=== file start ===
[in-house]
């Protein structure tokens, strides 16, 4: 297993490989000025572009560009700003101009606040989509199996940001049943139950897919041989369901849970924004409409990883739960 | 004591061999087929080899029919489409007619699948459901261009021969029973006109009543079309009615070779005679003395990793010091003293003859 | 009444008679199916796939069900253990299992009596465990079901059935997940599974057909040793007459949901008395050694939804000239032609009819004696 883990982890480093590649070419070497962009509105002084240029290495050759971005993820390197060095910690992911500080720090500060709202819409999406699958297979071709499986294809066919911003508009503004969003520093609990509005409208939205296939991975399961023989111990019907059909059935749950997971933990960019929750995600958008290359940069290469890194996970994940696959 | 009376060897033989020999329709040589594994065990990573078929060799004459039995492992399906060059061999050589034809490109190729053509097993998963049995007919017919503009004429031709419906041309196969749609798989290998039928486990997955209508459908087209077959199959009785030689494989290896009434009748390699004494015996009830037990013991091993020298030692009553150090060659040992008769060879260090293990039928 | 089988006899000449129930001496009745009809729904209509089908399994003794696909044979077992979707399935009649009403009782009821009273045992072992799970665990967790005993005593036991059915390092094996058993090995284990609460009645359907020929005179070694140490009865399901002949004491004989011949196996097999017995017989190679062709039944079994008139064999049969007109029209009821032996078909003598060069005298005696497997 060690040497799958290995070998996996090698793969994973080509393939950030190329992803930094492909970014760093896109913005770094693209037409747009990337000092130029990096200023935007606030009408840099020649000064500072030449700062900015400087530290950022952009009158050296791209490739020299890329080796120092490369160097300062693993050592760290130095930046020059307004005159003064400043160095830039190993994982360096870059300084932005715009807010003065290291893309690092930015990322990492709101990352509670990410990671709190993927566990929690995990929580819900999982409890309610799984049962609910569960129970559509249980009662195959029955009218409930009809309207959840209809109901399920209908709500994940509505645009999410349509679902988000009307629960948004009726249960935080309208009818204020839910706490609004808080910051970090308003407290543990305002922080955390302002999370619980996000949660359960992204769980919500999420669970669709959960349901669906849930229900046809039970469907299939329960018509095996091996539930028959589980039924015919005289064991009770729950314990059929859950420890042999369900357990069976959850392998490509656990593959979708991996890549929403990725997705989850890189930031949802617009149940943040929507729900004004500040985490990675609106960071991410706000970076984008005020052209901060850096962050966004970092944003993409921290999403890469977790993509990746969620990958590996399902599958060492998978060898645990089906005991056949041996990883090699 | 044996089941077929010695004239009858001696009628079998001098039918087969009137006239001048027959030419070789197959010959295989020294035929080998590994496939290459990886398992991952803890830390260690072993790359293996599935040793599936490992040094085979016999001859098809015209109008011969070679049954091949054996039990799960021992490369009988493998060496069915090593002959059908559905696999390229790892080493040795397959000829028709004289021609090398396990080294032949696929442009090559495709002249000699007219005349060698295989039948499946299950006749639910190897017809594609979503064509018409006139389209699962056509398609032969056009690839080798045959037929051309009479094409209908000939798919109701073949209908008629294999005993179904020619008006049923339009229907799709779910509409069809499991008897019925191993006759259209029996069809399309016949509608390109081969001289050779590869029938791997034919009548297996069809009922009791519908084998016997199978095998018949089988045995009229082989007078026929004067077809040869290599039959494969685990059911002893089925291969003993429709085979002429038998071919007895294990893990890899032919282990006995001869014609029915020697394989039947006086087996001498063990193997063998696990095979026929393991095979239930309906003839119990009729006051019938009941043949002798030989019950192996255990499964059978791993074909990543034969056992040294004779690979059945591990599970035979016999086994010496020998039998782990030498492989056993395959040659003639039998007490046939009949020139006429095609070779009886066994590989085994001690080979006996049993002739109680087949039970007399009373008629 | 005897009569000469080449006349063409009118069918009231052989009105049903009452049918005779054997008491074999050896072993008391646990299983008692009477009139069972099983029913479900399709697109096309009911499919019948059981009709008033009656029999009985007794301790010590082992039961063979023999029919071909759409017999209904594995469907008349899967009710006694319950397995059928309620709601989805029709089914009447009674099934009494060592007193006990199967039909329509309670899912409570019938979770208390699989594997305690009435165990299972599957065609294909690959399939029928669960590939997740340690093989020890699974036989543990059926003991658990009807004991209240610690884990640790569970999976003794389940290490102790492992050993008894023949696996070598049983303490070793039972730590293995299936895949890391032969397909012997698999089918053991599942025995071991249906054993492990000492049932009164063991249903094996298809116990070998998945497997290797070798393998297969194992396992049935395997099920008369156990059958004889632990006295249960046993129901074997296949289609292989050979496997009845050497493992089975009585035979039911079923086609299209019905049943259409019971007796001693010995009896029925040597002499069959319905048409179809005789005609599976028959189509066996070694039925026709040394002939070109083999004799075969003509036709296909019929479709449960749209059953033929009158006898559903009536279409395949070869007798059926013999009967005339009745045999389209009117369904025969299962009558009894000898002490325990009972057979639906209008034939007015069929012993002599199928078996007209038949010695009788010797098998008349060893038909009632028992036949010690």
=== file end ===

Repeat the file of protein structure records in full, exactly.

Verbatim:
[in-house]
């Protein structure tokens, strides 16, 4: 297993490989000025572009560009700003101009606040989509199996940001049943139950897919041989369901849970924004409409990883739960 | 004591061999087929080899029919489409007619699948459901261009021969029973006109009543079309009615070779005679003395990793010091003293003859 | 009444008679199916796939069900253990299992009596465990079901059935997940599974057909040793007459949901008395050694939804000239032609009819004696 883990982890480093590649070419070497962009509105002084240029290495050759971005993820390197060095910690992911500080720090500060709202819409999406699958297979071709499986294809066919911003508009503004969003520093609990509005409208939205296939991975399961023989111990019907059909059935749950997971933990960019929750995600958008290359940069290469890194996970994940696959 | 009376060897033989020999329709040589594994065990990573078929060799004459039995492992399906060059061999050589034809490109190729053509097993998963049995007919017919503009004429031709419906041309196969749609798989290998039928486990997955209508459908087209077959199959009785030689494989290896009434009748390699004494015996009830037990013991091993020298030692009553150090060659040992008769060879260090293990039928 | 089988006899000449129930001496009745009809729904209509089908399994003794696909044979077992979707399935009649009403009782009821009273045992072992799970665990967790005993005593036991059915390092094996058993090995284990609460009645359907020929005179070694140490009865399901002949004491004989011949196996097999017995017989190679062709039944079994008139064999049969007109029209009821032996078909003598060069005298005696497997 060690040497799958290995070998996996090698793969994973080509393939950030190329992803930094492909970014760093896109913005770094693209037409747009990337000092130029990096200023935007606030009408840099020649000064500072030449700062900015400087530290950022952009009158050296791209490739020299890329080796120092490369160097300062693993050592760290130095930046020059307004005159003064400043160095830039190993994982360096870059300084932005715009807010003065290291893309690092930015990322990492709101990352509670990410990671709190993927566990929690995990929580819900999982409890309610799984049962609910569960129970559509249980009662195959029955009218409930009809309207959840209809109901399920209908709500994940509505645009999410349509679902988000009307629960948004009726249960935080309208009818204020839910706490609004808080910051970090308003407290543990305002922080955390302002999370619980996000949660359960992204769980919500999420669970669709959960349901669906849930229900046809039970469907299939329960018509095996091996539930028959589980039924015919005289064991009770729950314990059929859950420890042999369900357990069976959850392998490509656990593959979708991996890549929403990725997705989850890189930031949802617009149940943040929507729900004004500040985490990675609106960071991410706000970076984008005020052209901060850096962050966004970092944003993409921290999403890469977790993509990746969620990958590996399902599958060492998978060898645990089906005991056949041996990883090699 | 044996089941077929010695004239009858001696009628079998001098039918087969009137006239001048027959030419070789197959010959295989020294035929080998590994496939290459990886398992991952803890830390260690072993790359293996599935040793599936490992040094085979016999001859098809015209109008011969070679049954091949054996039990799960021992490369009988493998060496069915090593002959059908559905696999390229790892080493040795397959000829028709004289021609090398396990080294032949696929442009090559495709002249000699007219005349060698295989039948499946299950006749639910190897017809594609979503064509018409006139389209699962056509398609032969056009690839080798045959037929051309009479094409209908000939798919109701073949209908008629294999005993179904020619008006049923339009229907799709779910509409069809499991008897019925191993006759259209029996069809399309016949509608390109081969001289050779590869029938791997034919009548297996069809009922009791519908084998016997199978095998018949089988045995009229082989007078026929004067077809040869290599039959494969685990059911002893089925291969003993429709085979002429038998071919007895294990893990890899032919282990006995001869014609029915020697394989039947006086087996001498063990193997063998696990095979026929393991095979239930309906003839119990009729006051019938009941043949002798030989019950192996255990499964059978791993074909990543034969056992040294004779690979059945591990599970035979016999086994010496020998039998782990030498492989056993395959040659003639039998007490046939009949020139006429095609070779009886066994590989085994001690080979006996049993002739109680087949039970007399009373008629 | 005897009569000469080449006349063409009118069918009231052989009105049903009452049918005779054997008491074999050896072993008391646990299983008692009477009139069972099983029913479900399709697109096309009911499919019948059981009709008033009656029999009985007794301790010590082992039961063979023999029919071909759409017999209904594995469907008349899967009710006694319950397995059928309620709601989805029709089914009447009674099934009494060592007193006990199967039909329509309670899912409570019938979770208390699989594997305690009435165990299972599957065609294909690959399939029928669960590939997740340690093989020890699974036989543990059926003991658990009807004991209240610690884990640790569970999976003794389940290490102790492992050993008894023949696996070598049983303490070793039972730590293995299936895949890391032969397909012997698999089918053991599942025995071991249906054993492990000492049932009164063991249903094996298809116990070998998945497997290797070798393998297969194992396992049935395997099920008369156990059958004889632990006295249960046993129901074997296949289609292989050979496997009845050497493992089975009585035979039911079923086609299209019905049943259409019971007796001693010995009896029925040597002499069959319905048409179809005789005609599976028959189509066996070694039925026709040394002939070109083999004799075969003509036709296909019929479709449960749209059953033929009158006898559903009536279409395949070869007798059926013999009967005339009745045999389209009117369904025969299962009558009894000898002490325990009972057979639906209008034939007015069929012993002599199928078996007209038949010695009788010797098998008349060893038909009632028992036949010690």